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‘Standard Practice’: Queens Panel Endorses Universal Daylighting as Driver Who Killed Dolma Goes to Court

Tuesday was bookended by a Queens driver who killed a 7-year-old girl appearing in court and a community board urging the city to daylight all intersections to prevent such crashes in the future.

Claudia Mendez-Vasquez appeared in Queens Criminal Court on Tuesday to face charges of killing 7-year-old Dolma Naadhun. Photo: Kevin Duggan

The city should clear all intersections of parked cars, a safety measure known as “daylighting,” members of Queens Community Board 1 unanimously voted on Tuesday — a response that came after drivers killed two children at crossings in the neighborhood this year. 

The panel’s recommendation to city officials passed the same day as the driver who killed young Dolma Naadhun, 7, at an Astoria intersection appeared before a Queens Criminal Court judge earlier that morning on low-level felony charges.

Daylighting — a state requirement that the city has exempted itself from — should be “a standard installation,” said CB1’s Transportation Committee Chair Dominic Stiller during the virtual board meeting, adding that the board's call to action was “intended to kind of support the Department of Transportation in their installation of these traffic calming devices as standard practice.”

The board approved a letter to that effect to DOT without any opposition or even discussion from members. 

Their missive, citing national design guidelines, urges the agency to daylight corners with physical infrastructure — not just paint — to keep cars from hogging the spaces near intersections, endangering countless lives. The city should either build out curb corners with concrete, or install granite blocks, planters, or bollards.

Officials should fold such daylighting and curb extensions into any future road resurfacing or sidewalk reconstruction, according to the civic panel, similar to how Hoboken, New Jersey, has managed to quickly deploy the life-saving infrastructure — the Garden State city has not had a traffic death since 2017.

In CB1 over just the past year alone, there have been a whopping 2,092 reported crashes, injuring 972 people — nearly three every day — and killing four.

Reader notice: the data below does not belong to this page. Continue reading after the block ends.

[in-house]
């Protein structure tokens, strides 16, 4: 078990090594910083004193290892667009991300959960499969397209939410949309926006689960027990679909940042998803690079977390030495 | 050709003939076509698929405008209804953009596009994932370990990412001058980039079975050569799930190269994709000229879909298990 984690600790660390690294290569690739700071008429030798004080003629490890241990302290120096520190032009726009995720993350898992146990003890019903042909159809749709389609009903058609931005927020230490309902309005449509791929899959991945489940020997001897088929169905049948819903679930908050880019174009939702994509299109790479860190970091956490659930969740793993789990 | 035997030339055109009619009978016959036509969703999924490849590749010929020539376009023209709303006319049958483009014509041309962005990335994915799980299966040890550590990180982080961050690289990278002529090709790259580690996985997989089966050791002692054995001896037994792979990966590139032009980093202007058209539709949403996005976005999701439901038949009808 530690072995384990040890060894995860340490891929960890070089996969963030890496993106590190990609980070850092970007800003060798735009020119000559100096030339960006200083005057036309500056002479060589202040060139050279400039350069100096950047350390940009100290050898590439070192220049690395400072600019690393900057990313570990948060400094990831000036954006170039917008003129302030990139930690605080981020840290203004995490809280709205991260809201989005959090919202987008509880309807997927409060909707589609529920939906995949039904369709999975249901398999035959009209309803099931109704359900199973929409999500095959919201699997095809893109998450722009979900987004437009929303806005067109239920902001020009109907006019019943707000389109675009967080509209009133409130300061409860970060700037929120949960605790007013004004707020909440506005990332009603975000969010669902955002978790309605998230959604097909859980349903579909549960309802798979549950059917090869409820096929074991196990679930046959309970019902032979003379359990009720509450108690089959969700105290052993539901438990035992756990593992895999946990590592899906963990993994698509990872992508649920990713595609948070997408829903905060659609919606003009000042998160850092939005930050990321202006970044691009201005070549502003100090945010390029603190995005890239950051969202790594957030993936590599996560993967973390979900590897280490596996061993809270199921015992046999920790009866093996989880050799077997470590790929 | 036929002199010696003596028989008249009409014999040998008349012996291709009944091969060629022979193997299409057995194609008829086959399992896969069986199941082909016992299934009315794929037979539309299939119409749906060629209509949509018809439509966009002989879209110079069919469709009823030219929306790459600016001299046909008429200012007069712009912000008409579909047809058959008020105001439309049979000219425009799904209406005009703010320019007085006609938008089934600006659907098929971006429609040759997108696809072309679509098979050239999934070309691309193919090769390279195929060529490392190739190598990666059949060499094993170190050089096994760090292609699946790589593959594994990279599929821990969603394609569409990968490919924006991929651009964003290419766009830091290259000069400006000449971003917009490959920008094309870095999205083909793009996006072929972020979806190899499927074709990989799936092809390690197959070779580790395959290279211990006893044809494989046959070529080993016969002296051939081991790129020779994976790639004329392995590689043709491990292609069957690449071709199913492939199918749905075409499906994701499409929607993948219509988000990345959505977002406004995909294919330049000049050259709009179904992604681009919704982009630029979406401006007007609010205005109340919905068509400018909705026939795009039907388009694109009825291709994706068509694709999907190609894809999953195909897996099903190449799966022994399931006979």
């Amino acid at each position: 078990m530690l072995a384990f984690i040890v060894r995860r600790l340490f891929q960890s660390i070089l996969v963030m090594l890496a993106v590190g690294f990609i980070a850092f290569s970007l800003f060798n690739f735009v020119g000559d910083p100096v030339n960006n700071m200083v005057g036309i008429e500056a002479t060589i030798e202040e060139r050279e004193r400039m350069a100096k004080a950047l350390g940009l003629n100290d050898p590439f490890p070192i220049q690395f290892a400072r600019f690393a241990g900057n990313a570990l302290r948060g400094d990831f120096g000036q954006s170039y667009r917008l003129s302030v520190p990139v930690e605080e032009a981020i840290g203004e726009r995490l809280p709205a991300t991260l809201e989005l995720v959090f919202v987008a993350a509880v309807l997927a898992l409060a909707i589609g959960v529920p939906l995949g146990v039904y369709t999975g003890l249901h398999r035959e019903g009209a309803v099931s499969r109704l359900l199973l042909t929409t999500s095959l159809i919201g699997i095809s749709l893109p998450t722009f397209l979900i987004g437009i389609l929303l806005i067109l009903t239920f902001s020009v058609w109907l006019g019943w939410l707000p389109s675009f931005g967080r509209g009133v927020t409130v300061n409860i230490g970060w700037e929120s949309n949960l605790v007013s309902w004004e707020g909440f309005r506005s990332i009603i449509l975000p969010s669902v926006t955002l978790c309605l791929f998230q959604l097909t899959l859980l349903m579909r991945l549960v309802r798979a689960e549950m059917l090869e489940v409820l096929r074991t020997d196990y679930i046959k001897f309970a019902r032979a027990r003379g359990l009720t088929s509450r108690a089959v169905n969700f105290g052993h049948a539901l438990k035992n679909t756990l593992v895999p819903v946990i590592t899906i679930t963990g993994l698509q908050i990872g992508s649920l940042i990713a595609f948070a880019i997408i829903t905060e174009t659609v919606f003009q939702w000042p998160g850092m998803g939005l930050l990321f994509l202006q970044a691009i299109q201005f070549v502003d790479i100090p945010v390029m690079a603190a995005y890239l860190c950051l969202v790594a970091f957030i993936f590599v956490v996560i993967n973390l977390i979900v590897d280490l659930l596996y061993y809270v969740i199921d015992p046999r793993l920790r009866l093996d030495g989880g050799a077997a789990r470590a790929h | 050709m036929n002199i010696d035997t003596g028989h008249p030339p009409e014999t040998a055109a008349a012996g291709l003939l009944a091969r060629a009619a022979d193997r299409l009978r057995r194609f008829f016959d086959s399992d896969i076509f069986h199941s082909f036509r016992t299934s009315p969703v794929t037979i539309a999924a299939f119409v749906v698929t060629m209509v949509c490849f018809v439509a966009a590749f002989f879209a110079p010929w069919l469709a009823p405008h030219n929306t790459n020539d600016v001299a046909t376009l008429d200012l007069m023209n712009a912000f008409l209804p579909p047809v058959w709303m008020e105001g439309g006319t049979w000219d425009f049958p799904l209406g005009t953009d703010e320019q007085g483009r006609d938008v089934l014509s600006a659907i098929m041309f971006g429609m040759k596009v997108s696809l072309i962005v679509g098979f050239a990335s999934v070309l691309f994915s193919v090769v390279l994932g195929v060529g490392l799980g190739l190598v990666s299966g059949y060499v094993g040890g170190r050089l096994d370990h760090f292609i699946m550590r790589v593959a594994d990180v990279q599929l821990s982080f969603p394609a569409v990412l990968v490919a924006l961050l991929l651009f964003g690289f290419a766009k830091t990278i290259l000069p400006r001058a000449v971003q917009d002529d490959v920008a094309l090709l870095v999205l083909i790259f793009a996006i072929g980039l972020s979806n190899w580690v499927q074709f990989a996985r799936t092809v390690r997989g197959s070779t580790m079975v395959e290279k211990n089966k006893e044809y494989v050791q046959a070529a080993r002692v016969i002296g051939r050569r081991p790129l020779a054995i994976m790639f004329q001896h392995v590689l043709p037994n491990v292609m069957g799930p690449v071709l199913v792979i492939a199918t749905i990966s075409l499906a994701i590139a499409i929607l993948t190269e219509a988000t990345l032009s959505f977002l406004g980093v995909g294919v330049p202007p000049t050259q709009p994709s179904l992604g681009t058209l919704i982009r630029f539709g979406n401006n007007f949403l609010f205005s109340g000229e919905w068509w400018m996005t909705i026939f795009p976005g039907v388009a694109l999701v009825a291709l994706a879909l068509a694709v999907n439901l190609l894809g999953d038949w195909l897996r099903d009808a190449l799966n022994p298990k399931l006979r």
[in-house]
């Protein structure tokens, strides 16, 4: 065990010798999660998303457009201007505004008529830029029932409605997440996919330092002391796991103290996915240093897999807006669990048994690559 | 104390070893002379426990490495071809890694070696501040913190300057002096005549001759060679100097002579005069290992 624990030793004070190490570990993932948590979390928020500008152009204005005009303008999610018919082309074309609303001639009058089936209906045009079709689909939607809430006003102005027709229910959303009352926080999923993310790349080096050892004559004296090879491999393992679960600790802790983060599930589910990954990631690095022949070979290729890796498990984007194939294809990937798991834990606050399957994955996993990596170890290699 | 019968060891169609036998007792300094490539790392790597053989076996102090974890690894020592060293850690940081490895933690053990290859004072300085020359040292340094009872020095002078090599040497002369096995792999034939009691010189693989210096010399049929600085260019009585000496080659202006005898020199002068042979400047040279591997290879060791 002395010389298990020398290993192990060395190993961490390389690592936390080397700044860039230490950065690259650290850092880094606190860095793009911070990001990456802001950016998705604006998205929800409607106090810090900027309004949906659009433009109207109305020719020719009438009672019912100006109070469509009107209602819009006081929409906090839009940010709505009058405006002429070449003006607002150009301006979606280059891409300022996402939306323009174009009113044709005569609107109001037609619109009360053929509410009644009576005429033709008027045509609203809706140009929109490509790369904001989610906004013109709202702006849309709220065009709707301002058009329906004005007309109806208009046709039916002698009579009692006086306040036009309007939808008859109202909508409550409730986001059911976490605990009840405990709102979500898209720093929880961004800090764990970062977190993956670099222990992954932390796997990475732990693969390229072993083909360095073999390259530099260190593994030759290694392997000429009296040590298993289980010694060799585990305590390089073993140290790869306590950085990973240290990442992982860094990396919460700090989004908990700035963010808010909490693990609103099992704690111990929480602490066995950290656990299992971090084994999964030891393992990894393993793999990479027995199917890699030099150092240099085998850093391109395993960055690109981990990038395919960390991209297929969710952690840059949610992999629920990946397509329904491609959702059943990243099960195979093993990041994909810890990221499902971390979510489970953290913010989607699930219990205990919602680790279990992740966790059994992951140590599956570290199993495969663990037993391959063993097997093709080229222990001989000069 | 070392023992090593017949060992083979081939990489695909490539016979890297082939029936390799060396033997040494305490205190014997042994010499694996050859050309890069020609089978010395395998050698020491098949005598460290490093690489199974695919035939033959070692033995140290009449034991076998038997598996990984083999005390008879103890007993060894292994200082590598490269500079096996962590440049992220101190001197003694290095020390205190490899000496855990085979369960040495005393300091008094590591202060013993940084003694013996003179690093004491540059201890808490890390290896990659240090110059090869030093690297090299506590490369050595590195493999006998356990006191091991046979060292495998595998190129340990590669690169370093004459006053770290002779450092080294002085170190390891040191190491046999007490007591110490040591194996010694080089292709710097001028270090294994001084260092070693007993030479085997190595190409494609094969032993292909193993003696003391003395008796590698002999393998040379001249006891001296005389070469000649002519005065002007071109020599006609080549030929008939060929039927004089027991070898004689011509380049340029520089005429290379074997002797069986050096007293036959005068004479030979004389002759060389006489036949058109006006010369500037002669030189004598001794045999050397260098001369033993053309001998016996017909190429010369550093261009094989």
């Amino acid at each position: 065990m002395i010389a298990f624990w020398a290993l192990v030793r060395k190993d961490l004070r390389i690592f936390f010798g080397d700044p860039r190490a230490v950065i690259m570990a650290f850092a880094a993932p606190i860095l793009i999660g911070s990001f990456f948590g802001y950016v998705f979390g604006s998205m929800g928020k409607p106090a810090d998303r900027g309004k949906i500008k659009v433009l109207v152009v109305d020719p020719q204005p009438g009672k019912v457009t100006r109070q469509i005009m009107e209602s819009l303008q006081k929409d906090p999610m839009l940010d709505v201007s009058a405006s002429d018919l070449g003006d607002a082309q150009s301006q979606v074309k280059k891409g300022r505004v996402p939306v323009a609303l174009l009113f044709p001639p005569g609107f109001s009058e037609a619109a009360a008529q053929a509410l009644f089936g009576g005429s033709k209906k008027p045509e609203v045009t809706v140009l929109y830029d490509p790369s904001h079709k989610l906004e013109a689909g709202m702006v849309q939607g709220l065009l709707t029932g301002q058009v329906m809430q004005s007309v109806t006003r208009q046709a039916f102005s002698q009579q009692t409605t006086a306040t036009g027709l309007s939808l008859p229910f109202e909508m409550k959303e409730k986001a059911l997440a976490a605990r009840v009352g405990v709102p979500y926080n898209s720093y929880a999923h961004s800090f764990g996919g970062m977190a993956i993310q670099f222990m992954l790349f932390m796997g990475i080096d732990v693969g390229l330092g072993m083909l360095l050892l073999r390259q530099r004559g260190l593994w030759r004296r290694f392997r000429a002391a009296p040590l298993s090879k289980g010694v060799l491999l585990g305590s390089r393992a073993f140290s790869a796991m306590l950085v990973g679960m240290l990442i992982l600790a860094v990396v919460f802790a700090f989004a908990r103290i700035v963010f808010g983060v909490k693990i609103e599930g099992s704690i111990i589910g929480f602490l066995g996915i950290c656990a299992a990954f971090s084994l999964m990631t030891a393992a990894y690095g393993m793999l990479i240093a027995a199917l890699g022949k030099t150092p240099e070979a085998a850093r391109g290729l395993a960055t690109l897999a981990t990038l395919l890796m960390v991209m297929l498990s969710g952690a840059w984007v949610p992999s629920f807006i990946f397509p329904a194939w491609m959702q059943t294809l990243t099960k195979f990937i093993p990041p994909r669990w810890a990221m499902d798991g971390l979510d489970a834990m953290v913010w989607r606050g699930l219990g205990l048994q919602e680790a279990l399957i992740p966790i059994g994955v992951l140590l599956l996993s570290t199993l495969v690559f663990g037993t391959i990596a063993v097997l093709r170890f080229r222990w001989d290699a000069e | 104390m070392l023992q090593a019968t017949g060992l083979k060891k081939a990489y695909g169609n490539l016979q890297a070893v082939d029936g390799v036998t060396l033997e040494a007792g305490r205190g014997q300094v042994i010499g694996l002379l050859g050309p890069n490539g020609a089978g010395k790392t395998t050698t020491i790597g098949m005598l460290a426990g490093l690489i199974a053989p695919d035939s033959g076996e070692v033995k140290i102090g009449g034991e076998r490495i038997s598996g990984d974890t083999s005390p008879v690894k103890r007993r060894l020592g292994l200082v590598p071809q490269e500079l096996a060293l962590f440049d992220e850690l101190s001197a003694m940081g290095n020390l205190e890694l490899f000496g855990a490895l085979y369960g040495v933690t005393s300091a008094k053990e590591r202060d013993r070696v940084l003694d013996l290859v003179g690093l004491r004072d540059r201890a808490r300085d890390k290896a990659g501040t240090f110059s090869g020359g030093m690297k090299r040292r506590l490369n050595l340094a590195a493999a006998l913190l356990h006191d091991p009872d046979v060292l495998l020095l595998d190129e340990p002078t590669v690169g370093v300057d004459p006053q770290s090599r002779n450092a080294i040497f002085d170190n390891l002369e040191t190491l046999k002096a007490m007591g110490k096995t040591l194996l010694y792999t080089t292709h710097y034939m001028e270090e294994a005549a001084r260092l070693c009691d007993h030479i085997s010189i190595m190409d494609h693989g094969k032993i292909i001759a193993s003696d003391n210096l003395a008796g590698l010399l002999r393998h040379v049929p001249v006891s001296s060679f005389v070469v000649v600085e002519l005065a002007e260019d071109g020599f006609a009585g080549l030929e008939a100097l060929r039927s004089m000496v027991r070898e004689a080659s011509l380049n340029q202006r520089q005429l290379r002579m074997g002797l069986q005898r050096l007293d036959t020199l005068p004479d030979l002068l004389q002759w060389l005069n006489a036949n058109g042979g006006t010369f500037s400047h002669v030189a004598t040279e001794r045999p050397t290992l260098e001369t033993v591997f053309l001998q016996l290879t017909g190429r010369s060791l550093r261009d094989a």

"Ultimately, we are just asking DOT to follow the law," said Huge Ma, a board member also known for creating the pandemic-era Twitter bot TurboVax, said during an earlier discussion at the committee level. "It will save lives.”

Lives like that of Dolma, who was hit by a driver at Newtown Road and 45th Street, where cars routinely parked right up against or in the crosswalk, blocking visibility for New Yorker's walking across and motorists approaching intersections.

This treacherous setup is common across the five boroughs, but at that specific intersection DOT has since agreed to install a traffic light at the request of Dolma’s grieving father, and set up all-way stop signs a block over on 46th Street. 

In April, another hit-and-run driver hit and killed 16-year-old Jayden McLaurin at such speed that the teen's Citi Bike was virtually severed in half.

The motorist who hit Dolma, 46-year-old Claudia Mendez-Vasquez, came to Queens Criminal Court earlier Tuesday for a brief and uneventful appearance. 

She's facing a charge of criminally negligent homicide, the lowest felony, though it carries a prison maximum of four years. She's also facing lesser charges of violating a license restriction, failing to stop at a stop sign, failing to exercise due care, and reckless driving.

Mendez-Vasquez and her attorney declined to comment as they exited the courtroom. 

“She’s not talking to you, just leave, please,” her attorney David Cohen told Streetsblog.

The defendant is due back in court on Sept. 6. 

DOT’s press office did not immediately return a request for comment. 

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